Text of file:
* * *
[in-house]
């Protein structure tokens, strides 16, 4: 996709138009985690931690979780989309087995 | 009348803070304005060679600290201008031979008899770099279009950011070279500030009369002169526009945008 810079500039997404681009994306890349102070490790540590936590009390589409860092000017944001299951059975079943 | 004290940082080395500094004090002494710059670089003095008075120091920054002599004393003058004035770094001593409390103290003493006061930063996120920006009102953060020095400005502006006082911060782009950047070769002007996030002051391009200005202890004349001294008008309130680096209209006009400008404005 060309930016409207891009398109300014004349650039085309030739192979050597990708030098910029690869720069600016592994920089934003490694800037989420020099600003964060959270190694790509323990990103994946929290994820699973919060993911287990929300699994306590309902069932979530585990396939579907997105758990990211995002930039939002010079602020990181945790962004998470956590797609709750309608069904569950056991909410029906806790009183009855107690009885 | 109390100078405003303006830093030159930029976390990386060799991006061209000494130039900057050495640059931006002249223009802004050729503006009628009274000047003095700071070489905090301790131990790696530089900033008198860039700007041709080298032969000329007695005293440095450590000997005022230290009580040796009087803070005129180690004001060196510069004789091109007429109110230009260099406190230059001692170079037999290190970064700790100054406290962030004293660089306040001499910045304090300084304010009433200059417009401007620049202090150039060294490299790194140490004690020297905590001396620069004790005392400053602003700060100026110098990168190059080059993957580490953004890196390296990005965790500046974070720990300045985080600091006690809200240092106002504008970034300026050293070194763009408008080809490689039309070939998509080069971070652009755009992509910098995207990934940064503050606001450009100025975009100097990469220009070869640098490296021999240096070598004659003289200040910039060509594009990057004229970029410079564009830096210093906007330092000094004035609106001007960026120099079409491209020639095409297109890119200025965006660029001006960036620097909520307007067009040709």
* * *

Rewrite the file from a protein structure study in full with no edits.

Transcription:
[in-house]
């Protein structure tokens, strides 16, 4: 996709138009985690931690979780989309087995 | 009348803070304005060679600290201008031979008899770099279009950011070279500030009369002169526009945008 810079500039997404681009994306890349102070490790540590936590009390589409860092000017944001299951059975079943 | 004290940082080395500094004090002494710059670089003095008075120091920054002599004393003058004035770094001593409390103290003493006061930063996120920006009102953060020095400005502006006082911060782009950047070769002007996030002051391009200005202890004349001294008008309130680096209209006009400008404005 060309930016409207891009398109300014004349650039085309030739192979050597990708030098910029690869720069600016592994920089934003490694800037989420020099600003964060959270190694790509323990990103994946929290994820699973919060993911287990929300699994306590309902069932979530585990396939579907997105758990990211995002930039939002010079602020990181945790962004998470956590797609709750309608069904569950056991909410029906806790009183009855107690009885 | 109390100078405003303006830093030159930029976390990386060799991006061209000494130039900057050495640059931006002249223009802004050729503006009628009274000047003095700071070489905090301790131990790696530089900033008198860039700007041709080298032969000329007695005293440095450590000997005022230290009580040796009087803070005129180690004001060196510069004789091109007429109110230009260099406190230059001692170079037999290190970064700790100054406290962030004293660089306040001499910045304090300084304010009433200059417009401007620049202090150039060294490299790194140490004690020297905590001396620069004790005392400053602003700060100026110098990168190059080059993957580490953004890196390296990005965790500046974070720990300045985080600091006690809200240092106002504008970034300026050293070194763009408008080809490689039309070939998509080069971070652009755009992509910098995207990934940064503050606001450009100025975009100097990469220009070869640098490296021999240096070598004659003289200040910039060509594009990057004229970029410079564009830096210093906007330092000094004035609106001007960026120099079409491209020639095409297109890119200025965006660029001006960036620097909520307007067009040709």